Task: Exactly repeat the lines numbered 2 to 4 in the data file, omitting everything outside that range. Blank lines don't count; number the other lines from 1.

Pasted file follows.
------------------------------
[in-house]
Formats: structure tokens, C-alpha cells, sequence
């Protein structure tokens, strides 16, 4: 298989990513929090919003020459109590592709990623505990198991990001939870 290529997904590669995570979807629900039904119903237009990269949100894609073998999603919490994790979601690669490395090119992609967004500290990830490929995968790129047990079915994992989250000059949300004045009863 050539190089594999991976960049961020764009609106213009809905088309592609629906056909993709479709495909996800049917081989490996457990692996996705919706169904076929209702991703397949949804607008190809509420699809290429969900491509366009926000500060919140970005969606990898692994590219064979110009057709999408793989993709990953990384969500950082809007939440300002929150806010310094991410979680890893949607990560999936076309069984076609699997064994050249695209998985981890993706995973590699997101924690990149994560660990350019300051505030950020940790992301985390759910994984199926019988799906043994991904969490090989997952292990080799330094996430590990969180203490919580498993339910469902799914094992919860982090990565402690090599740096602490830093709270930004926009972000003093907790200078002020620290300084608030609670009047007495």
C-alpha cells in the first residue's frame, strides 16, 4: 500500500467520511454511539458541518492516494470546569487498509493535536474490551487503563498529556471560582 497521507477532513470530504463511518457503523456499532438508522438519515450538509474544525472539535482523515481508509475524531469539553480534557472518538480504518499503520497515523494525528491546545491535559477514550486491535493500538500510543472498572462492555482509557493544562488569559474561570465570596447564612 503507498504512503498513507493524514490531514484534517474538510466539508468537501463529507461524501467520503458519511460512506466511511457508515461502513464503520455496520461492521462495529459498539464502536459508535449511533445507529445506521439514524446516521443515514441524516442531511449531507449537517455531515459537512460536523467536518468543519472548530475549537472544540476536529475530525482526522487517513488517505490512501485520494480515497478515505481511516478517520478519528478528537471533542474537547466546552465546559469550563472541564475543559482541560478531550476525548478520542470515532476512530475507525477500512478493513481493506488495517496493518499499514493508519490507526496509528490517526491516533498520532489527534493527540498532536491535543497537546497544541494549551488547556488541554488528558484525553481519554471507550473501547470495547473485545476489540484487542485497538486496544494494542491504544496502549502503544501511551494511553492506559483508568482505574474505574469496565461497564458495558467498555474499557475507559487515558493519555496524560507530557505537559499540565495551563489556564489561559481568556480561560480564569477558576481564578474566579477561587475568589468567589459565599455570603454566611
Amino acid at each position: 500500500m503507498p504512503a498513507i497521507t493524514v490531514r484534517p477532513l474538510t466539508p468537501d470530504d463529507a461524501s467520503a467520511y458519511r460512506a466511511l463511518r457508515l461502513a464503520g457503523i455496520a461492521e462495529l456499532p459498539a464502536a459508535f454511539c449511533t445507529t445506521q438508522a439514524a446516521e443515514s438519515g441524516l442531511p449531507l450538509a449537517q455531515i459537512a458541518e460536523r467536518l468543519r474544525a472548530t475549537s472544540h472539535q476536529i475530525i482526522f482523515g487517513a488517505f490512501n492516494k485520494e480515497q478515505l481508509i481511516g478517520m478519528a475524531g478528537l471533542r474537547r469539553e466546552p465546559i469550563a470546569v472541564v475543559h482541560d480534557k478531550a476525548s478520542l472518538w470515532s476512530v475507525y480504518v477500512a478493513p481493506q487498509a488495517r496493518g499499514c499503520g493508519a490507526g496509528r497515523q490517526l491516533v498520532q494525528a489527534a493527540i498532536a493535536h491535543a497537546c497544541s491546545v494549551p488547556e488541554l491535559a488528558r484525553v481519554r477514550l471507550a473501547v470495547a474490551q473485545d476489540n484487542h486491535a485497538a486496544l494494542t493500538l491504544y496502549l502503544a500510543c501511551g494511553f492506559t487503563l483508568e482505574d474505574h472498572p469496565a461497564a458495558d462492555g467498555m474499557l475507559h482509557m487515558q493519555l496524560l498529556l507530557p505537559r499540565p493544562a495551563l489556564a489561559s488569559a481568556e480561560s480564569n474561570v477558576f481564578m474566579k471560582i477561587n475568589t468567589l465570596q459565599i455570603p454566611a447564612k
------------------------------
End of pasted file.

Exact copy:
Formats: structure tokens, C-alpha cells, sequence
């Protein structure tokens, strides 16, 4: 298989990513929090919003020459109590592709990623505990198991990001939870 290529997904590669995570979807629900039904119903237009990269949100894609073998999603919490994790979601690669490395090119992609967004500290990830490929995968790129047990079915994992989250000059949300004045009863 050539190089594999991976960049961020764009609106213009809905088309592609629906056909993709479709495909996800049917081989490996457990692996996705919706169904076929209702991703397949949804607008190809509420699809290429969900491509366009926000500060919140970005969606990898692994590219064979110009057709999408793989993709990953990384969500950082809007939440300002929150806010310094991410979680890893949607990560999936076309069984076609699997064994050249695209998985981890993706995973590699997101924690990149994560660990350019300051505030950020940790992301985390759910994984199926019988799906043994991904969490090989997952292990080799330094996430590990969180203490919580498993339910469902799914094992919860982090990565402690090599740096602490830093709270930004926009972000003093907790200078002020620290300084608030609670009047007495």
C-alpha cells in the first residue's frame, strides 16, 4: 500500500467520511454511539458541518492516494470546569487498509493535536474490551487503563498529556471560582 497521507477532513470530504463511518457503523456499532438508522438519515450538509474544525472539535482523515481508509475524531469539553480534557472518538480504518499503520497515523494525528491546545491535559477514550486491535493500538500510543472498572462492555482509557493544562488569559474561570465570596447564612 503507498504512503498513507493524514490531514484534517474538510466539508468537501463529507461524501467520503458519511460512506466511511457508515461502513464503520455496520461492521462495529459498539464502536459508535449511533445507529445506521439514524446516521443515514441524516442531511449531507449537517455531515459537512460536523467536518468543519472548530475549537472544540476536529475530525482526522487517513488517505490512501485520494480515497478515505481511516478517520478519528478528537471533542474537547466546552465546559469550563472541564475543559482541560478531550476525548478520542470515532476512530475507525477500512478493513481493506488495517496493518499499514493508519490507526496509528490517526491516533498520532489527534493527540498532536491535543497537546497544541494549551488547556488541554488528558484525553481519554471507550473501547470495547473485545476489540484487542485497538486496544494494542491504544496502549502503544501511551494511553492506559483508568482505574474505574469496565461497564458495558467498555474499557475507559487515558493519555496524560507530557505537559499540565495551563489556564489561559481568556480561560480564569477558576481564578474566579477561587475568589468567589459565599455570603454566611